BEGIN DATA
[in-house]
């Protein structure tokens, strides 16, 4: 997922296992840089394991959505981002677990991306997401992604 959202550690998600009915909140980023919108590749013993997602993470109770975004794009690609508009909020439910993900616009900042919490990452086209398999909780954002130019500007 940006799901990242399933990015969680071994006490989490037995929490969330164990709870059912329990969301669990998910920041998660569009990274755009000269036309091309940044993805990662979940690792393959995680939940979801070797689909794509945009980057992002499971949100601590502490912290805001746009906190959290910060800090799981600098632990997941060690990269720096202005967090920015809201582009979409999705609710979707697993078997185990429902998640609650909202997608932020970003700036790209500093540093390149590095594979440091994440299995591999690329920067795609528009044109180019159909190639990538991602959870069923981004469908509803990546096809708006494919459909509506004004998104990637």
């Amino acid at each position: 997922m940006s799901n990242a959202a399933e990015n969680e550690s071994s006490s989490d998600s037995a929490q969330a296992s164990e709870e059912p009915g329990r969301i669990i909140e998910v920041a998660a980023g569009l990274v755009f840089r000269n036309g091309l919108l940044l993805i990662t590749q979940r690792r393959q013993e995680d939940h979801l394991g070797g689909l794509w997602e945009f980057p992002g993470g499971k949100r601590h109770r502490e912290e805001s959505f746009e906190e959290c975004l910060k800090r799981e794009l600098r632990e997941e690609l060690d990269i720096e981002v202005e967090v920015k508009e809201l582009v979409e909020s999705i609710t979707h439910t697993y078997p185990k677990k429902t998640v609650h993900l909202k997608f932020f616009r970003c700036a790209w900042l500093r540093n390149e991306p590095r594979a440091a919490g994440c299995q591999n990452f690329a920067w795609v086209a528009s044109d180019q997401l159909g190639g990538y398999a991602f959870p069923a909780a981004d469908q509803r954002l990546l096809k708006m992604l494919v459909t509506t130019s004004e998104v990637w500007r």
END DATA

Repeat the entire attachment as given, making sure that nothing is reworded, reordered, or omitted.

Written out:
[in-house]
């Protein structure tokens, strides 16, 4: 997922296992840089394991959505981002677990991306997401992604 959202550690998600009915909140980023919108590749013993997602993470109770975004794009690609508009909020439910993900616009900042919490990452086209398999909780954002130019500007 940006799901990242399933990015969680071994006490989490037995929490969330164990709870059912329990969301669990998910920041998660569009990274755009000269036309091309940044993805990662979940690792393959995680939940979801070797689909794509945009980057992002499971949100601590502490912290805001746009906190959290910060800090799981600098632990997941060690990269720096202005967090920015809201582009979409999705609710979707697993078997185990429902998640609650909202997608932020970003700036790209500093540093390149590095594979440091994440299995591999690329920067795609528009044109180019159909190639990538991602959870069923981004469908509803990546096809708006494919459909509506004004998104990637």
């Amino acid at each position: 997922m940006s799901n990242a959202a399933e990015n969680e550690s071994s006490s989490d998600s037995a929490q969330a296992s164990e709870e059912p009915g329990r969301i669990i909140e998910v920041a998660a980023g569009l990274v755009f840089r000269n036309g091309l919108l940044l993805i990662t590749q979940r690792r393959q013993e995680d939940h979801l394991g070797g689909l794509w997602e945009f980057p992002g993470g499971k949100r601590h109770r502490e912290e805001s959505f746009e906190e959290c975004l910060k800090r799981e794009l600098r632990e997941e690609l060690d990269i720096e981002v202005e967090v920015k508009e809201l582009v979409e909020s999705i609710t979707h439910t697993y078997p185990k677990k429902t998640v609650h993900l909202k997608f932020f616009r970003c700036a790209w900042l500093r540093n390149e991306p590095r594979a440091a919490g994440c299995q591999n990452f690329a920067w795609v086209a528009s044109d180019q997401l159909g190639g990538y398999a991602f959870p069923a909780a981004d469908q509803r954002l990546l096809k708006m992604l494919v459909t509506t130019s004004e998104v990637w500007r």